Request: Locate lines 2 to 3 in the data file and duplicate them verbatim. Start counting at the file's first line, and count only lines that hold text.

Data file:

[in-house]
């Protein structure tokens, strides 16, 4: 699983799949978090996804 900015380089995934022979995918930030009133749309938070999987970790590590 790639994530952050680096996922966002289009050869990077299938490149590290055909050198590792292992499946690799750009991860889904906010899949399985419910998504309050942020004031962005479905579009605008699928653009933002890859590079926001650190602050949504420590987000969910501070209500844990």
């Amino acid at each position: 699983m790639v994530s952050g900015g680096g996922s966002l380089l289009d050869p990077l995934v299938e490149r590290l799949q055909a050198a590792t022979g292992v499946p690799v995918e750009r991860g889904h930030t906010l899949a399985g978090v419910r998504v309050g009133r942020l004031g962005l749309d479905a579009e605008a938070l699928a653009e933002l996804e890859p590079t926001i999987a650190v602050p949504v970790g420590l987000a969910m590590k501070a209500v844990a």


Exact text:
């Protein structure tokens, strides 16, 4: 699983799949978090996804 900015380089995934022979995918930030009133749309938070999987970790590590 790639994530952050680096996922966002289009050869990077299938490149590290055909050198590792292992499946690799750009991860889904906010899949399985419910998504309050942020004031962005479905579009605008699928653009933002890859590079926001650190602050949504420590987000969910501070209500844990």
């Amino acid at each position: 699983m790639v994530s952050g900015g680096g996922s966002l380089l289009d050869p990077l995934v299938e490149r590290l799949q055909a050198a590792t022979g292992v499946p690799v995918e750009r991860g889904h930030t906010l899949a399985g978090v419910r998504v309050g009133r942020l004031g962005l749309d479905a579009e605008a938070l699928a653009e933002l996804e890859p590079t926001i999987a650190v602050p949504v970790g420590l987000a969910m590590k501070a209500v844990a």